The girl sat on the M train into to the city – surprised at how quiet it was for a Monday morning. She had just kissed her parents goodbye for the second last time. They were staying in her apartment for two final nights before flying back to Australia. Add the flight time with the drive to their remote cattle property, and they lived 30 hours from her. She shuddered at the thought. It was her first day back at work after two glorious weeks road tripping with her whole family in Canada. Apart from the odd argument over which was the best bagel topping – it was one of the most joyous times she could recall, and she was lamenting the return to normalcy and routine, taking it out on her new book - a gift from her brother's girlfriend. Page turn after page turn she felt her face getting hot. A single tear rolled down her cheek and dripped off her chin, quickly lost to the words below.
The pre-recorded train voice sounded Flushing Avenue – and she looked up to see a very trendy looking girl get on and walk right over and sit next to her. She was wearing a beige satin suit with matching flowing pants and button up top and a black swirling pattern. On anyone else they would have looked like pyjamas – but on her they were glorious. The girl often felt self conscious that after moving to New York she no longer actually owned any legitimate pyjamas. Sometimes she wore old dresses she didn’t really like to bed, or big shirts she’d steadily pilfered off her short string of ex-boyfriends - nothing that was designated sleepwear by any means. The girl in the satin smelled faintly of patchouli, but something not quite as offensive. Her long blonde hair was tousled – intentionally unintentional – and even when the train snaked underground, she made no plans to remove her sunglasses.
The girl went back to her book, but noticed she had misplaced her bookmark. She figured it was probably just under the grey backpack on her lap, or perhaps she’d put it in the back of her book. Either way, it shouldn’t have been cause for concern. But as the train trundled on, so too did her sense of panic. She started searching for it, casually at first so as not to cause a scene, and then frantically. She scrambled through her bag, lifted it over her head and shuffled the pages of her book like a stack of cards. The bookmark had been her dad’s plane ticket back from Toronto. If she didn’t have her parents, or her dad’s old plane ticket, or even a pair of goddamn pyjamas, what, then, did she have? She found the ticket on the floor under the nude Birkenstock of the girl in the patterned pyjamas just in time to make it out the door at her stop.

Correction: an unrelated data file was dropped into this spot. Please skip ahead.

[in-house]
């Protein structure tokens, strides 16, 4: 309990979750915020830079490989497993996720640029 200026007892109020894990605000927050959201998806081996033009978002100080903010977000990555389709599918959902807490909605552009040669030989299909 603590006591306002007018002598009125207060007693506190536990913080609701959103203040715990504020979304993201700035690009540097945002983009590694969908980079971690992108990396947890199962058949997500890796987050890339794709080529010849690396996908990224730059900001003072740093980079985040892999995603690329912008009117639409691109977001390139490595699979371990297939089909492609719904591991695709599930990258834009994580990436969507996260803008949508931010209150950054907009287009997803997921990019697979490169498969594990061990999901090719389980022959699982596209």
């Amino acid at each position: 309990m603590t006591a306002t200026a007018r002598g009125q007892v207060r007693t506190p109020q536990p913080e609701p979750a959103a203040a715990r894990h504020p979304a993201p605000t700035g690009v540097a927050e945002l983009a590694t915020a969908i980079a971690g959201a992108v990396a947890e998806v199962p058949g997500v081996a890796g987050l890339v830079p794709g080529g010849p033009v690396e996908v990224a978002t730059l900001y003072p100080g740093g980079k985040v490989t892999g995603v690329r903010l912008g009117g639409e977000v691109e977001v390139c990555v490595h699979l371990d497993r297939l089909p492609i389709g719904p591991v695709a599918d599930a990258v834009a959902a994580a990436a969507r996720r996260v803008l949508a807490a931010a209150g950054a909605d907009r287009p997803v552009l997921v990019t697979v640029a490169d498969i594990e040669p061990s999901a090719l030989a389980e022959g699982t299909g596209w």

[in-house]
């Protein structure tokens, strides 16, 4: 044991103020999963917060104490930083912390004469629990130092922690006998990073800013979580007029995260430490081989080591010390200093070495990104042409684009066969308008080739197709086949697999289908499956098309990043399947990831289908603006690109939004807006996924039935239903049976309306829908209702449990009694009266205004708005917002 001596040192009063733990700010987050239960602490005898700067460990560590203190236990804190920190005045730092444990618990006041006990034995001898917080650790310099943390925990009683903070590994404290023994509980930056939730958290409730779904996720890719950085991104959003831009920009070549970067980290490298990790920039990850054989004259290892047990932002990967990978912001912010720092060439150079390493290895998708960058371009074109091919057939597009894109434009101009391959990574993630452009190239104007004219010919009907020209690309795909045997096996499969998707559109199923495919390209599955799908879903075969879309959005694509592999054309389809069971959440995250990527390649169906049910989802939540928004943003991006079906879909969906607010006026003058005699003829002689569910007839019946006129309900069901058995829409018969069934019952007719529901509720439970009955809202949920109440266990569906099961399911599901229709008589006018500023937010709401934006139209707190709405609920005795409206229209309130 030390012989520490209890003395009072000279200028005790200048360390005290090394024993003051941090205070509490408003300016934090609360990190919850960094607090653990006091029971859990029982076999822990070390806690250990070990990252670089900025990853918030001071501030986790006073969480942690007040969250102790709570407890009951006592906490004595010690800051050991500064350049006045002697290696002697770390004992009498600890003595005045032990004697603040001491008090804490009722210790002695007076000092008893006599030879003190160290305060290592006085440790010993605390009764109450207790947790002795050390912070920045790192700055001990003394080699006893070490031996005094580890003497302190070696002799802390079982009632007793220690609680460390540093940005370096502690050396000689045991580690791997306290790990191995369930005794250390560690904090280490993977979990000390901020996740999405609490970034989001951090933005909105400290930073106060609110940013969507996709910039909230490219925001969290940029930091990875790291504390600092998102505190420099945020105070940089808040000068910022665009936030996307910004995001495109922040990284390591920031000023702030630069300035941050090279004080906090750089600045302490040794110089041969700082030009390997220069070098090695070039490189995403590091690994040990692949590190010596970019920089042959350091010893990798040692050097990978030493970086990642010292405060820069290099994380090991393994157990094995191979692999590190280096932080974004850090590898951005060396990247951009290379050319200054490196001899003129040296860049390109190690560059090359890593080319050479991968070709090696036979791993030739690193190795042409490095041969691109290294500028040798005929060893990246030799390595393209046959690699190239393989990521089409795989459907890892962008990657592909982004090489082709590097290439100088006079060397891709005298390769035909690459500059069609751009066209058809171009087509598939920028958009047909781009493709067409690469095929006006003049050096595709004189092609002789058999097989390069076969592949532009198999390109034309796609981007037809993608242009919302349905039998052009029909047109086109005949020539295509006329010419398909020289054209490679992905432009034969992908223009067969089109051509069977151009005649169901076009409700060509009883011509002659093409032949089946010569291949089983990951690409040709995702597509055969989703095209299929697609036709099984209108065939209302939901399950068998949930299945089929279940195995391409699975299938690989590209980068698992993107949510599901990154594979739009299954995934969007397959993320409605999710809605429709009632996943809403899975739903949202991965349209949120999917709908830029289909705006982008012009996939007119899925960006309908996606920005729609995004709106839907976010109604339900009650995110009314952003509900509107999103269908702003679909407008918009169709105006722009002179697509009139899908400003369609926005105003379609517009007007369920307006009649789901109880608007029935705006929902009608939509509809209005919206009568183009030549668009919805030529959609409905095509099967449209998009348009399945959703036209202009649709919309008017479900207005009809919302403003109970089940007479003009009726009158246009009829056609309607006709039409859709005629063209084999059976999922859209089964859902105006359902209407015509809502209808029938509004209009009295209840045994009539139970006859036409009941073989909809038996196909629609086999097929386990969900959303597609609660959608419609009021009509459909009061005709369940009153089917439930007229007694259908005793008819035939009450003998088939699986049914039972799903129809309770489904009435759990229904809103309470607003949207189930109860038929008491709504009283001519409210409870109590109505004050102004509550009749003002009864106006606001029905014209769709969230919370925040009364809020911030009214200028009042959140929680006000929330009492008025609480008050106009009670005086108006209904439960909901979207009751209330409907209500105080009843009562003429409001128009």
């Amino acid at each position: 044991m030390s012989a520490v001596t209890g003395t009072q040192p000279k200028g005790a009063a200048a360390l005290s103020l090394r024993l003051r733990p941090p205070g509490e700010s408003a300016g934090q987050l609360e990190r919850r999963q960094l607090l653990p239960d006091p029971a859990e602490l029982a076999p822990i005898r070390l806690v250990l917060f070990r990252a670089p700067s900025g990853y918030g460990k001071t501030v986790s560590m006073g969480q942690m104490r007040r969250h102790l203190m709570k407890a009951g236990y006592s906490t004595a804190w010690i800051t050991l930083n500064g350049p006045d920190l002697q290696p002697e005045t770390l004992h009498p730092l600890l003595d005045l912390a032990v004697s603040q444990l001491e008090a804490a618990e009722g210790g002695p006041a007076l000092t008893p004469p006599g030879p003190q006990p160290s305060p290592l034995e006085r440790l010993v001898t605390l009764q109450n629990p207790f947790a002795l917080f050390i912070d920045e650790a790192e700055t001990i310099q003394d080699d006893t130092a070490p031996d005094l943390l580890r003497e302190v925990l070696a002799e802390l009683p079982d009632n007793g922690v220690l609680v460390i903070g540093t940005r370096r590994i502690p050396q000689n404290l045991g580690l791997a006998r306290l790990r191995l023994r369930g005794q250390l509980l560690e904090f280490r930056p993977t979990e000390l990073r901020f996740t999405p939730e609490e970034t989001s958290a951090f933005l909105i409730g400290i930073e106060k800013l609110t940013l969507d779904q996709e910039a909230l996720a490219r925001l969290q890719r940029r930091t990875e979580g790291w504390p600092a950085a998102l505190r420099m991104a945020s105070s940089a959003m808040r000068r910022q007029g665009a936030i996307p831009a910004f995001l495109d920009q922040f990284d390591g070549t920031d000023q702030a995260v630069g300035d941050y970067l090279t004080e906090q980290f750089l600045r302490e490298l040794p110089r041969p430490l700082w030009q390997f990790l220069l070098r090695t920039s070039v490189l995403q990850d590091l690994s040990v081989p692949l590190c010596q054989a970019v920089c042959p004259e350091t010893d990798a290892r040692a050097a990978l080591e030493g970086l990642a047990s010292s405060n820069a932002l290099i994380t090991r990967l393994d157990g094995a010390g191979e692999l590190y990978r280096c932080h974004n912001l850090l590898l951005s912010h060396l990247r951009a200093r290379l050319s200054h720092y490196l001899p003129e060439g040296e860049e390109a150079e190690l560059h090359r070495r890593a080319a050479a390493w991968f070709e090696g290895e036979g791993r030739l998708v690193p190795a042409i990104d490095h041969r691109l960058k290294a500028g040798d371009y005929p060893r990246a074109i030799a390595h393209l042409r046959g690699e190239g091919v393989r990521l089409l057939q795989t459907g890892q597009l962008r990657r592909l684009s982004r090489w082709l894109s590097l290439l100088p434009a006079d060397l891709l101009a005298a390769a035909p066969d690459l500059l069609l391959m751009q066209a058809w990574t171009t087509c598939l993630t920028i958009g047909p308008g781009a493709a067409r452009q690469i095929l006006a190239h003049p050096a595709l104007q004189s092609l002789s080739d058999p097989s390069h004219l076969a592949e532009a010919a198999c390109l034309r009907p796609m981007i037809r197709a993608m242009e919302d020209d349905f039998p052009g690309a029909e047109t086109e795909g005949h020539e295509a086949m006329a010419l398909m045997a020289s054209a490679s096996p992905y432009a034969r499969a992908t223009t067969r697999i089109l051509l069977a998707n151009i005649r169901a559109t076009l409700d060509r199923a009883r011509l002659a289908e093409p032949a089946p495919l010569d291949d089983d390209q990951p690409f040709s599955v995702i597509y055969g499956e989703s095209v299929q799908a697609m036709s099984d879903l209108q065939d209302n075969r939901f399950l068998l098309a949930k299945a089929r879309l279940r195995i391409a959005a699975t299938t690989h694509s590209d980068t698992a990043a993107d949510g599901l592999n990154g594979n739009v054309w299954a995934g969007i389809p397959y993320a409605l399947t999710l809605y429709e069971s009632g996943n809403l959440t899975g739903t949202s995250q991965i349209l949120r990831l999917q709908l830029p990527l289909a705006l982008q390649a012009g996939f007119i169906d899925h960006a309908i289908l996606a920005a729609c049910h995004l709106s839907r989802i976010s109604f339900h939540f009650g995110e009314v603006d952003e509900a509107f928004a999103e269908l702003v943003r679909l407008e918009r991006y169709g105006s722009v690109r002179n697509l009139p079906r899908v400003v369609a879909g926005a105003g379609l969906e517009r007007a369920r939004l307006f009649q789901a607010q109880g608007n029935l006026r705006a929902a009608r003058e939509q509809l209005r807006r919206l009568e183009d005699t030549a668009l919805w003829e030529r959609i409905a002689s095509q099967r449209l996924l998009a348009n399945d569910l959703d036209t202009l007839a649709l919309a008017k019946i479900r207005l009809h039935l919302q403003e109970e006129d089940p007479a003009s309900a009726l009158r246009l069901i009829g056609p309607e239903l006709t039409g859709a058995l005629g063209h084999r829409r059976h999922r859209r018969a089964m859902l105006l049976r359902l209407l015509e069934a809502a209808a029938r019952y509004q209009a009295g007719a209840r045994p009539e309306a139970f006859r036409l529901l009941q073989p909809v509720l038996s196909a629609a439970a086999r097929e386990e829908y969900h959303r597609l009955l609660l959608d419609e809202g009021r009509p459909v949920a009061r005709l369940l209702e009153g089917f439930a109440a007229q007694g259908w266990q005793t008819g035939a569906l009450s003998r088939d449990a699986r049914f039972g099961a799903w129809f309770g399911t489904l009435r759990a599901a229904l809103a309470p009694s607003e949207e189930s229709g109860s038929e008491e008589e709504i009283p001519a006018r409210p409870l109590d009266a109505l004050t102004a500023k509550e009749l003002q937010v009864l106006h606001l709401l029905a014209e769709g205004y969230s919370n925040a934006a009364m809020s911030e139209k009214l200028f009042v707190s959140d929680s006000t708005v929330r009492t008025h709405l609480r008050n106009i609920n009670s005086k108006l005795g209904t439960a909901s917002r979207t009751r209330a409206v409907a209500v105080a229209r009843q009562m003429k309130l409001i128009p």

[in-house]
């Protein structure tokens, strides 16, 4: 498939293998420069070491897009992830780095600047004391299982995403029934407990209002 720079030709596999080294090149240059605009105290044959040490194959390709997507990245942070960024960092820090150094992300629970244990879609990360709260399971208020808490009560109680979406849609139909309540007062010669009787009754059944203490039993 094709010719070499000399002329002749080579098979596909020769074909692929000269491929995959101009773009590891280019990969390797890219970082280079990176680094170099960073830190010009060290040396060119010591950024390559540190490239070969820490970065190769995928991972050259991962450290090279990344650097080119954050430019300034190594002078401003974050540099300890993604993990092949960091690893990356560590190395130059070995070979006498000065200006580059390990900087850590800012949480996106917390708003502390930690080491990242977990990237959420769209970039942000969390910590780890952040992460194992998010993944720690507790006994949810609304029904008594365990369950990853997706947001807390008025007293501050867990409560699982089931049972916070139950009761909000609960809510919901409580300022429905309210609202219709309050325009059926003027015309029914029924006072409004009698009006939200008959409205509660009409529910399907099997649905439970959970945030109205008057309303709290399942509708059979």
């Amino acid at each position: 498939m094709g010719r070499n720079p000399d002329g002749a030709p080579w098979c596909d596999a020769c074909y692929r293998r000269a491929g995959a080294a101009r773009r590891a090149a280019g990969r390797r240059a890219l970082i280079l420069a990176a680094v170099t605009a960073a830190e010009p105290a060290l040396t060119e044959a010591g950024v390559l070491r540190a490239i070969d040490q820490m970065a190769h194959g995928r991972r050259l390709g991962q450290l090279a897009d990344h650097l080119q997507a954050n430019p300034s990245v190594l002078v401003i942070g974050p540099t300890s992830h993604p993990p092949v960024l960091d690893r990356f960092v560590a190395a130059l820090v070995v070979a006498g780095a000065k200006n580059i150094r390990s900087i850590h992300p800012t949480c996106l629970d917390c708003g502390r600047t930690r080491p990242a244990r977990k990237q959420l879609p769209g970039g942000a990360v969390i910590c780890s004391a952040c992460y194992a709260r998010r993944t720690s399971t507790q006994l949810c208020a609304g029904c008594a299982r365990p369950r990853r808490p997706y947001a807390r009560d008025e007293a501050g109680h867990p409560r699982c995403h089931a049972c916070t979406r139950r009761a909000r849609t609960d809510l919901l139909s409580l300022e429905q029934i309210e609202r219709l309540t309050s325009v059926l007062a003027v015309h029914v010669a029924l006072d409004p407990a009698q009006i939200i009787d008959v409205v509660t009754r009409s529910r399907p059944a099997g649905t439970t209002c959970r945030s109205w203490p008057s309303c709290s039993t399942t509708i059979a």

That night the family went to a Polish restaurant in Greenpoint for their last dinner. The whole place was wooden, with candles and the kind of authenticity that comes only with first generation migrants. They shared wine and anticipated what each of the dishes may be like. The girl watched in awe as her mother, her best friend, conversed effortlessly with the Polish waitress. All the girl had ever really bothered to learn was how to call someone a big onion head, and she had regretted not trying harder. They ordered pierogi to start – potato and cheese, meat, and sauerkraut and mushroom. They got some fried and some boiled. They debated which one was the best, but the girl liked the sauerkraut and mushroom, boiled. One thing they could agree on was that everything tasted exactly like the pierogi’s the girl’s babcia made her growing up – to which they all nodded approvingly. They talked deeply and easily about life, their goals, their pasts and their vulnerabilities. As they laughed and hugged and scooped bits of food off each other’s plates, the girl realised that even though she didn’t have pyjamas and that her parents lived very far away, she still had quite a lot really.
- 1.5 cups white flour
- 1 tablespoon olive oil
- ½ cup warm water
- 1 teaspoon salt
- 2 small sweet potatoes
- 1 tablespoon korma curry
- ½ cup Greek yoghurt
- 2 tablespoons lime juice
- For the dough, combine flour, water, olive oil and salt in a large bowl before kneading together on a floured surface. Set aside.
- Meanwhile, peel and boil the sweet potato until it’s super tender. Strain and mash together with the curry paste. Stir through ½ the lime juice.
- Using a cookie cutter or a cup, cut the dough into circles.
- Place a spoonful of the mashed potato in the centre. Wet one edge of the circle with water using your finger, before folding over and sticking together. Press together with a fork.
- Place each pierogi in boiling water and cook until they float to the surface.
- Meanwhile, combine Greek yoghurt with remaining lime juice.
- Strain pierogi before flash frying in a super hot oiled pan. Serve topped with yoghurt and optional lime.